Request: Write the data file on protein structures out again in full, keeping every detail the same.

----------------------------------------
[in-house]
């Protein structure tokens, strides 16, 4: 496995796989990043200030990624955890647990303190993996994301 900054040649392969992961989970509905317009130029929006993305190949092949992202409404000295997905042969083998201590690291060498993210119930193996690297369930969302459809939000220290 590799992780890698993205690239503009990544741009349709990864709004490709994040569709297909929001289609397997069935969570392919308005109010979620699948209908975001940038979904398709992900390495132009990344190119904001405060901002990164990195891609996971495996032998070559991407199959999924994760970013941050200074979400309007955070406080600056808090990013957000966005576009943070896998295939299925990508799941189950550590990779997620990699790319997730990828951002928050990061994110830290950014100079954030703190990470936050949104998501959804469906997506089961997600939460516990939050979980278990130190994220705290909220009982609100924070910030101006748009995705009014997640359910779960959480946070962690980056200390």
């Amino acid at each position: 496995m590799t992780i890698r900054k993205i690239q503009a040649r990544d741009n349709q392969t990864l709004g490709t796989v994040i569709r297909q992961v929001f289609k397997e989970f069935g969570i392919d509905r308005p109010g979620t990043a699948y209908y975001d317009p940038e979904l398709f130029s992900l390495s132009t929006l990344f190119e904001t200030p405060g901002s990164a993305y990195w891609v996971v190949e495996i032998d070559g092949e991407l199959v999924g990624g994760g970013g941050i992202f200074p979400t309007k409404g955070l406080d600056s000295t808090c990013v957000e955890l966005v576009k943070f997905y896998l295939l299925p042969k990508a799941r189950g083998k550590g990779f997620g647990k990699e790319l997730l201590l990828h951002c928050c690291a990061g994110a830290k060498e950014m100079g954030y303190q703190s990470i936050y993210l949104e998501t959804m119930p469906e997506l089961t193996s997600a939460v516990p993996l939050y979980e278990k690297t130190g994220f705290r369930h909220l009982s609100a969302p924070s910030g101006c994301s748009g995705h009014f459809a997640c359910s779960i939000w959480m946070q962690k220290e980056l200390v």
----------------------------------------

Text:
[in-house]
């Protein structure tokens, strides 16, 4: 496995796989990043200030990624955890647990303190993996994301 900054040649392969992961989970509905317009130029929006993305190949092949992202409404000295997905042969083998201590690291060498993210119930193996690297369930969302459809939000220290 590799992780890698993205690239503009990544741009349709990864709004490709994040569709297909929001289609397997069935969570392919308005109010979620699948209908975001940038979904398709992900390495132009990344190119904001405060901002990164990195891609996971495996032998070559991407199959999924994760970013941050200074979400309007955070406080600056808090990013957000966005576009943070896998295939299925990508799941189950550590990779997620990699790319997730990828951002928050990061994110830290950014100079954030703190990470936050949104998501959804469906997506089961997600939460516990939050979980278990130190994220705290909220009982609100924070910030101006748009995705009014997640359910779960959480946070962690980056200390």
């Amino acid at each position: 496995m590799t992780i890698r900054k993205i690239q503009a040649r990544d741009n349709q392969t990864l709004g490709t796989v994040i569709r297909q992961v929001f289609k397997e989970f069935g969570i392919d509905r308005p109010g979620t990043a699948y209908y975001d317009p940038e979904l398709f130029s992900l390495s132009t929006l990344f190119e904001t200030p405060g901002s990164a993305y990195w891609v996971v190949e495996i032998d070559g092949e991407l199959v999924g990624g994760g970013g941050i992202f200074p979400t309007k409404g955070l406080d600056s000295t808090c990013v957000e955890l966005v576009k943070f997905y896998l295939l299925p042969k990508a799941r189950g083998k550590g990779f997620g647990k990699e790319l997730l201590l990828h951002c928050c690291a990061g994110a830290k060498e950014m100079g954030y303190q703190s990470i936050y993210l949104e998501t959804m119930p469906e997506l089961t193996s997600a939460v516990p993996l939050y979980e278990k690297t130190g994220f705290r369930h909220l009982s609100a969302p924070s910030g101006c994301s748009g995705h009014f459809a997640c359910s779960i939000w959480m946070q962690k220290e980056l200390v």